Beauty Queens by Libba Bray, because someone or other recommended Libba Bray. Oh, I think that might have been people at Archon.
A word from your sponsor: This book begins with a plane crash. We do not want you to worry about this. According to the U.S. Department of Unnecessary Statistics, your chances of dying in a plane crash are one in half a million. Whereas your chances of losing your bathing suit bottoms to a strong tide are two to one. So, all in all, it’s safer to fly than to go to beach. As said, this book begins with a plane crash. But there are survivors. You see? Already it’s a happy tale. They are all beauty queen contestants. You do not need to know their names here. But you will get to know them. They are each nice girls. Yes, they are nice, happy, shining, patriotic girls who happen to have interests in baton twirling, sign language, AIDS prevention in the animal population, the ancient preparation of popadam, feminine firearms, interpretive dance, and sequins. Such a happy story. And shiny, too.
This story is brought to you by The Corporation: Because Your Life Can Always Be Better ™ . We at The Corporation would like you to enjoy this story, but please be vigilant while reading. If you should happen to notice anything suspicious in the coming pages, do alert the proper authorities.
My goodness. That’s kind of fabulous. What an unexpected beginning. I would be astonished if I don’t buy this book, and then look up other titles by Libba Bray.
A Taste of the Nightlife by Sarah Zettel, because though I haven’t read the book by her I got this year, when I try a new-to-me author who keeps getting recommended, I generally want to look at more than one book. There are a whole lot of authors I love who have written one or two books I didn’t like, so trying more than one of an author’s books seems better than trying just one, and this one looks like a good contrast to her title listed above, which looks like it has a more Regency setting. This one looks like light UF.
“Charlotte! We got Anatole Sevarin!”
I replied to this news with the most reasonable words in the most reasonable tone I could manage: “Get out of my kitchen!”
In case you think I overreacted, let me tell you that my kitchen is in the back of Nightlife, the restaurant I co-own with my brother, Chet. . . . It was Friday night and the house was packed. Because we cater to vampires, paranormals and their guests, our dinner rush happens later than at most places, even in autumn, but I’d already been on my feet for eight hours . . . and in another hour the vampire theater crowd would be out looking for someplace to eat. We had to get those full tables served, satisfied, and cleared.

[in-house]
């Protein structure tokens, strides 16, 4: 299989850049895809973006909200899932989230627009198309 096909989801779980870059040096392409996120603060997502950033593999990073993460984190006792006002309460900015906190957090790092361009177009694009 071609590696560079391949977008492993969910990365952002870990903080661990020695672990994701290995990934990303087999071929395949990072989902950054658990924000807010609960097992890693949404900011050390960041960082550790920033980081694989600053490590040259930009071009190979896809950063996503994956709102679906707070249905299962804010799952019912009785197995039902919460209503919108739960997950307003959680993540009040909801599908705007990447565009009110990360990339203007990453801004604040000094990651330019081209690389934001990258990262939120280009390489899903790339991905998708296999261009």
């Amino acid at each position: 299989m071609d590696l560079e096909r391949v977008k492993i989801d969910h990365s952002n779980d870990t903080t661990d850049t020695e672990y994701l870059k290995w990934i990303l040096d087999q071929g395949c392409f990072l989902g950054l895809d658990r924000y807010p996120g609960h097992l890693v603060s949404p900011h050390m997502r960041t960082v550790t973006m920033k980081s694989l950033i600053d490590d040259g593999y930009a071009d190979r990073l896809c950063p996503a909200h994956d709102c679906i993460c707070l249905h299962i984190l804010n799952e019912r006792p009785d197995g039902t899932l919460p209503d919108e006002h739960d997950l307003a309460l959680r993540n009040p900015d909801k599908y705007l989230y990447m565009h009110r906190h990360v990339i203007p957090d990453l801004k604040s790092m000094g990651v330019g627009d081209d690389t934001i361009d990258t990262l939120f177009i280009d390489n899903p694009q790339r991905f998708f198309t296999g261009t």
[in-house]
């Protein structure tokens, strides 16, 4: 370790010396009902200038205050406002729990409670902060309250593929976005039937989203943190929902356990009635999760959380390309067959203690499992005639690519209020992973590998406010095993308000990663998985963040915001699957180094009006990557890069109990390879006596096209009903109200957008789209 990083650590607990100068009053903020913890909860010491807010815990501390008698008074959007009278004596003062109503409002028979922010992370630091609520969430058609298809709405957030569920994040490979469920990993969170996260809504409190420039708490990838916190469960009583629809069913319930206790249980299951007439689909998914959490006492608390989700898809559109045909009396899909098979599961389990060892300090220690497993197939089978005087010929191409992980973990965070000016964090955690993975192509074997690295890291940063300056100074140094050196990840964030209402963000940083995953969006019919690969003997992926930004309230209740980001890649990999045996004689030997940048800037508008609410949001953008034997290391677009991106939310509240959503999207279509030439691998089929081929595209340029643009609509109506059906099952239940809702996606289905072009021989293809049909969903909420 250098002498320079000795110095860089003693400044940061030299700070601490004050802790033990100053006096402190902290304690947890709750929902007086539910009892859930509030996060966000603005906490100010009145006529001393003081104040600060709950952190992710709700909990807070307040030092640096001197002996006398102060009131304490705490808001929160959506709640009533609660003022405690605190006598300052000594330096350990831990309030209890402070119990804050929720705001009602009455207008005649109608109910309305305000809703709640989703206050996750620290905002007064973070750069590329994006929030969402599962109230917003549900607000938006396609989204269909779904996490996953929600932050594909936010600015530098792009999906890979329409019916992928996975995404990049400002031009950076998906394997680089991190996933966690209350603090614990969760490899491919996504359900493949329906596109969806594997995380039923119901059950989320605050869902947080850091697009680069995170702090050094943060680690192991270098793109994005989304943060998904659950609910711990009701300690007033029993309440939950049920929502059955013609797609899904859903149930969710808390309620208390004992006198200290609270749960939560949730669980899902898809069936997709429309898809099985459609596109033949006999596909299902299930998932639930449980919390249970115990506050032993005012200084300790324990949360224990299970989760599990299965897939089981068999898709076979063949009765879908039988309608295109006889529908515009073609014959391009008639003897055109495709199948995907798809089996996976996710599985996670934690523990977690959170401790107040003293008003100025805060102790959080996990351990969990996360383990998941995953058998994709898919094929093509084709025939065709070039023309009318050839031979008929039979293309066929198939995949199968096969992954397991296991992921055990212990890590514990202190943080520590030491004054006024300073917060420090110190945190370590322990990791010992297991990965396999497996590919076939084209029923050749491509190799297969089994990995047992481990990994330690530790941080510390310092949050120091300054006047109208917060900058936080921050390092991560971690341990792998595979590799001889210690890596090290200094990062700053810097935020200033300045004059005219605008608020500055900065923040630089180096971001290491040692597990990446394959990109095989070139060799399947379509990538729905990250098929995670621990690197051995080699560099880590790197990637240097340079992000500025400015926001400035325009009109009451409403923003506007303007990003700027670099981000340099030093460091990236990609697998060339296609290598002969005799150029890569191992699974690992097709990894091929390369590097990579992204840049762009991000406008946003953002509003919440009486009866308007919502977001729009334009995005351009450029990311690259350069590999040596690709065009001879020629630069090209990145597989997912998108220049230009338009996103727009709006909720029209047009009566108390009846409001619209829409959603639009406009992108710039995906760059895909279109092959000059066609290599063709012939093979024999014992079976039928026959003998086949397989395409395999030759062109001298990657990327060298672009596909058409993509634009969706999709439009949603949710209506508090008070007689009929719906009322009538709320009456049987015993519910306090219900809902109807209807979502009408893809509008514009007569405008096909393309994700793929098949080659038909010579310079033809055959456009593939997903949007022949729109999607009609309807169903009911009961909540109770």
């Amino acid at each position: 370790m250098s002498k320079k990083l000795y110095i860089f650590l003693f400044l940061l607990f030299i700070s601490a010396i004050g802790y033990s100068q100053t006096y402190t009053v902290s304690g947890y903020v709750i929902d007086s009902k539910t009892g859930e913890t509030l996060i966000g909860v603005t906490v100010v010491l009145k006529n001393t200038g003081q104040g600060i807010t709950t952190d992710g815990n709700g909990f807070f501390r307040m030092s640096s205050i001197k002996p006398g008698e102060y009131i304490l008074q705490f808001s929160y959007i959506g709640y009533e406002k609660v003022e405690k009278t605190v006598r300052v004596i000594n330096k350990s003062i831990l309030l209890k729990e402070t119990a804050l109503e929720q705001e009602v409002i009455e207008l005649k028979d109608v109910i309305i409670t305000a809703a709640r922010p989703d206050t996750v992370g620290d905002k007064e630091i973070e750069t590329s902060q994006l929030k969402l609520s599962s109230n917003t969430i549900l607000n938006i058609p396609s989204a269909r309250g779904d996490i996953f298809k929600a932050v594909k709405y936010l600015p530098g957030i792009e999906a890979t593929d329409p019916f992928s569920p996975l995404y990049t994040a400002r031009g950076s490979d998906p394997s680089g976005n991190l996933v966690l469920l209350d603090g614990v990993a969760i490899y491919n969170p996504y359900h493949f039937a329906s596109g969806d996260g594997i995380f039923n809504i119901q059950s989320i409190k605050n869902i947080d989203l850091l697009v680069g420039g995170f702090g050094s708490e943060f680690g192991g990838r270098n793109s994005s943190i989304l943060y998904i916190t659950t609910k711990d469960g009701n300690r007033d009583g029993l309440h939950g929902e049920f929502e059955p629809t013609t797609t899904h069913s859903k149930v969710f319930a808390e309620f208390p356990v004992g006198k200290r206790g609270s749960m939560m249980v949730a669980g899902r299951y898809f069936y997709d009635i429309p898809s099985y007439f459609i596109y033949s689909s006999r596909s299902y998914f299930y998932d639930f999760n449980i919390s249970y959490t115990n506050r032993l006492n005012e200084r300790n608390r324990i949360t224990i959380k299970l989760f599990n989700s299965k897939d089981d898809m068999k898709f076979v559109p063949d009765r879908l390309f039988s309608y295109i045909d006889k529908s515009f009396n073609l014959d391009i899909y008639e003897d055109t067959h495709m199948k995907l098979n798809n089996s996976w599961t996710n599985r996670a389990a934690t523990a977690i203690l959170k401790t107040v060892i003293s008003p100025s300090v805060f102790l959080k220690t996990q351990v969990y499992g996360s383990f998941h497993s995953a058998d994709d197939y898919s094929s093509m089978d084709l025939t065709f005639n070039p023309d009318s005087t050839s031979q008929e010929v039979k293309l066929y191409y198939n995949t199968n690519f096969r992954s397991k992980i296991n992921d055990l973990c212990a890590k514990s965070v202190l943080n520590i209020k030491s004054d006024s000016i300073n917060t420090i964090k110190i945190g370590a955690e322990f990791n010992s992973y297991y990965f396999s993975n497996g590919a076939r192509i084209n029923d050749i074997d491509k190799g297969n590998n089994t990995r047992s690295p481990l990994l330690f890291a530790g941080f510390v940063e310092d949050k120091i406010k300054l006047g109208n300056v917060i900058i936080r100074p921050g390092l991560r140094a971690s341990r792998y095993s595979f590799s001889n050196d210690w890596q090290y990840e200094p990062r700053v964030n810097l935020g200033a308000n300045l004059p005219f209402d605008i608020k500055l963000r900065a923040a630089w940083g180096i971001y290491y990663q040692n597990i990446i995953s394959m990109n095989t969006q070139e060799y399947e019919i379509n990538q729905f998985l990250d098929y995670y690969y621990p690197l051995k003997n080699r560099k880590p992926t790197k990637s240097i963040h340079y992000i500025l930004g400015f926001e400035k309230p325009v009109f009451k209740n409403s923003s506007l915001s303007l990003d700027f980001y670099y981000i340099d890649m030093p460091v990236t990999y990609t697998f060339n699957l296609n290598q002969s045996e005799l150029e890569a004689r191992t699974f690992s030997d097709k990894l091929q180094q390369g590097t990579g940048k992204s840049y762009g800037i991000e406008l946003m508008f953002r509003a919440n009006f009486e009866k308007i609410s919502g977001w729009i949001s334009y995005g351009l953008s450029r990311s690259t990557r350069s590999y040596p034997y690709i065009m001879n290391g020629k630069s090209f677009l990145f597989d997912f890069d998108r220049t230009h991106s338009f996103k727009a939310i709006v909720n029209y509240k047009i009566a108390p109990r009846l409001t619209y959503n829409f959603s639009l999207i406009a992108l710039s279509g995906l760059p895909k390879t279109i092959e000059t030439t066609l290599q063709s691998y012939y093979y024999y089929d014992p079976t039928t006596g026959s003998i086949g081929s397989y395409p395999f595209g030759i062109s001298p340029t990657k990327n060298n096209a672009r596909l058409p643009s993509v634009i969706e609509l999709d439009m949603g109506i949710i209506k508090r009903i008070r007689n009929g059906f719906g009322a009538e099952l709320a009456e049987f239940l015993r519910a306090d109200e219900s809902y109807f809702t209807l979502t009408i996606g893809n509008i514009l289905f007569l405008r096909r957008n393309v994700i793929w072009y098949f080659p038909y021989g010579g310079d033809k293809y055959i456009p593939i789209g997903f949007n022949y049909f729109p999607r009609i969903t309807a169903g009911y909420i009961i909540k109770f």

Okay, you can see the tone at once, I think. Don’t you think it looks like a cheerful, not-very-serious urban fantasy? Probably rather fluffy. Something to read when you don’t necessarily want All The Feels. While not particularly compelling, when I’m on my next UF kick, I might enjoy trying this. Of course I will read the full sample first and then decide.
The Gatekeeper’s Son by CR Fladmark; I have no idea why I got this sample. Someone must have said something about it, but I don’t remember. Let’s take a look at the first few lines:
I waved at the security cameras as I crossed the cobblestones and headed toward the arched gateway of the old carriage house, and the wrought-iron gates began to swing inward. A little creepy, I always thought, but convenient. Behind me, the street sloped down a steep hill lined with manicured gardens. The Crescent was home to some of the finest mansions in San Francisco, including my grandpa’s.
I was about to enter the driveway when I felt a weird sensation on the back of my neck, a tingling, like hot water hitting cold hands. I turned back to the street and looked around. The street was empty, nothing out of place – except the girl.
Well, it’s okay, but not too catchy. This one has an Asian thing going on, judging from the cover. For this one, let me quote the back cover copy:
Junya’s grandfather is a billionaire who keeps the secret to his success hidden in a heavily guarded safe. His mother is a martial artist who wields a razor-sharp katana—and seems to read his mind. And a mysterious girl in a Japanese school uniform can knock him over—literally—with just a look. What do they know that he doesn’t? Junya’s life takes a dangerous turn on his sixteenth birthday, … Junya’s journey takes him from the narrow streets of San Francisco to Japan, and through hidden portals to the top of the ancient Japanese Izumo Shinto shrine, to places where death and violence are a way of life. And in a mystical world he’s never imagined, he finds his true destiny.
Yeah, NOW I can see why I wanted to take a look at this one. This is a book where the beginning lines are just okay, but the description is excellent.
Alternate Susan by Kater Cheek, I believe because of a mention at World Fantasy last fall.
I realized I was in an alternate reality when I came home Thursday night and tried to order pizza.
What a fun sentence! I don’t need to quote more than just this one sentence, this is catchy right here.
Okay, that’s it: the current samples on my Kindle. Do you all like and use the sample function, and do you think the sample generally gives you enough to go on? Every now and then the whole thing is taken up by, I don’t know, the table of contents and then an infodumpy prologue, and that’s generally not very appealing. I don’t know how samples are set up or how much choice the author has, but really, it would be a question whether to skip straight to chapter one for some books. In Libba Bray’s case above, though, the prologue is amazingly catchy.